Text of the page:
With the old Head system, the 690 should be much closer to 100sq inch to today’s measuring system. Lol
 

BlueB

Legend
Racquets today don't use as much high modulus graphite like the old ones did and uses too much epoxy.
The modern frames do not use too much epoxy, they are mostly pre-preg.
Unless you were talking about too much epoxy in the old frames.
 
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1HBHfanatic

Legend
Racquets today don't use as much high modulus graphite like the old ones did and uses too much epoxy.
^^^^
-agree here 100%
-todays racquets are faster and lighter = less material (n)
-with a bit of dampening material to ot scare away the people
-good for the bottom line (cost for them), but bad for the people who have to play with that garbage (i hate light racquets)
-yonex has started down this path, and i hate it!!
 

1HBHfanatic

Legend
The modern frames do not use too much epoxy, they are mostly pre-preg.
Unless you were talking about too much epoxy in the old frames.
-i think he is referring to less material overall, and just holding it together with what ever (glue or such)
-in any case, the stiffness factor has gone up, on modern frames
-heavier more dampened materials are being faced out
 
Racquet companies learned a long time ago that tennis as a sport requires way too much skill input from the user for technology to have much meaning, apart from quantum leaps forward like wood to graphite, or gut to poly.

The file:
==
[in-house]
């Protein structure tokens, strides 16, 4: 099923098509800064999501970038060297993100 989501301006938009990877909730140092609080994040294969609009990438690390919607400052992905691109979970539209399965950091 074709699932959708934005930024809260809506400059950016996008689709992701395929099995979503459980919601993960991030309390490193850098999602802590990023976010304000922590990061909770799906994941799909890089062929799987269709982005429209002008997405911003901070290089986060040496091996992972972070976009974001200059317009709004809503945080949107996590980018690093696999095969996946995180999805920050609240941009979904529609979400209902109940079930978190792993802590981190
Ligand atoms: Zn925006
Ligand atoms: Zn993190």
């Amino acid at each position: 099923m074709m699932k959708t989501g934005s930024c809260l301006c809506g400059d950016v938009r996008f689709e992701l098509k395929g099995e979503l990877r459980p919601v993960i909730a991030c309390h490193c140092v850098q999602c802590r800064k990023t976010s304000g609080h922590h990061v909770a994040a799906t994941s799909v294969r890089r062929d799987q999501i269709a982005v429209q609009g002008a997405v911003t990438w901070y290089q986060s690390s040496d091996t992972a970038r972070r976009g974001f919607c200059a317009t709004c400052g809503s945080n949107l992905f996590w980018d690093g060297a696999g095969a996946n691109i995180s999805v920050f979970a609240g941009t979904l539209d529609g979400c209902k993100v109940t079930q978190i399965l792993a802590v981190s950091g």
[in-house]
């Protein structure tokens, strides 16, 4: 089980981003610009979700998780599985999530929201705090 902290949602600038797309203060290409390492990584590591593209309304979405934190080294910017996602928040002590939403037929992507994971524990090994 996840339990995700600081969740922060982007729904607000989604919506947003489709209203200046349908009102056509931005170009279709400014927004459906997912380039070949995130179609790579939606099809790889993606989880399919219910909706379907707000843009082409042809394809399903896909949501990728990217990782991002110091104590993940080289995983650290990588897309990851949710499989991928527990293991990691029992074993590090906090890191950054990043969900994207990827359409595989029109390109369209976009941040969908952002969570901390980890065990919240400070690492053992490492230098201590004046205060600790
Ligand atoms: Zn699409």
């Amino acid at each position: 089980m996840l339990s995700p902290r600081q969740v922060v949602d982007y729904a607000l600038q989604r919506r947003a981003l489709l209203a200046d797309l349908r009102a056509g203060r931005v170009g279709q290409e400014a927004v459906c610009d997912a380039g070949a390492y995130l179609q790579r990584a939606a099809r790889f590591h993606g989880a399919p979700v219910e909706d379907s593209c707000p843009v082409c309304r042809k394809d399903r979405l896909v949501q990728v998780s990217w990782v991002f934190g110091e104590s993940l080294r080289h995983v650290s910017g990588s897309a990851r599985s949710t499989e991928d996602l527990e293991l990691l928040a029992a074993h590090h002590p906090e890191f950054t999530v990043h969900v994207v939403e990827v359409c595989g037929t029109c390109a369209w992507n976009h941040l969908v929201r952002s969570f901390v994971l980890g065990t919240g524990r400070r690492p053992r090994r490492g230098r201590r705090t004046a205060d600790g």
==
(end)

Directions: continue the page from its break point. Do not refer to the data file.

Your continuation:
So they gave up trying to improve their products a long time ago.

Instead, they look for ways to simultaneously cut costs while giving themselves a marketing gimmick. Kinda like Budweiser with "Beechwood aging." It's just a cost cutting, time saving corner, but it looks good in fancy script, so they use it.

Today's racquets are by virtually every measurable metric inferior to classic frames. But not one player in a thousand can tell, and those guys use pro stock based on classic frames. For the rest of us, overpriced trash gives higher profit margins.
 

cortado

Semi-Pro
Racquet companies learned a long time ago that tennis as a sport requires way too much skill input from the user for technology to have much meaning, apart from quantum leaps forward like wood to graphite, or gut to poly.

So they gave up trying to improve their products a long time ago.

Instead, they look for ways to simultaneously cut costs while giving themselves a marketing gimmick. Kinda like Budweiser with "Beechwood aging." It's just a cost cutting, time saving corner, but it looks good in fancy script, so they use it.

Today's racquets are by virtually every measurable metric inferior to classic frames. But not one player in a thousand can tell, and those guys use pro stock based on classic frames. For the rest of us, overpriced trash gives higher profit margins.
Is Angell any better in this regard?
 

Taita87

Rookie
Angell uses the same graphite that all others use. Unfortunately he said that it's impossible to buy the old graphite nowadays.
Only some pro stocks from austria actually are built like old racquets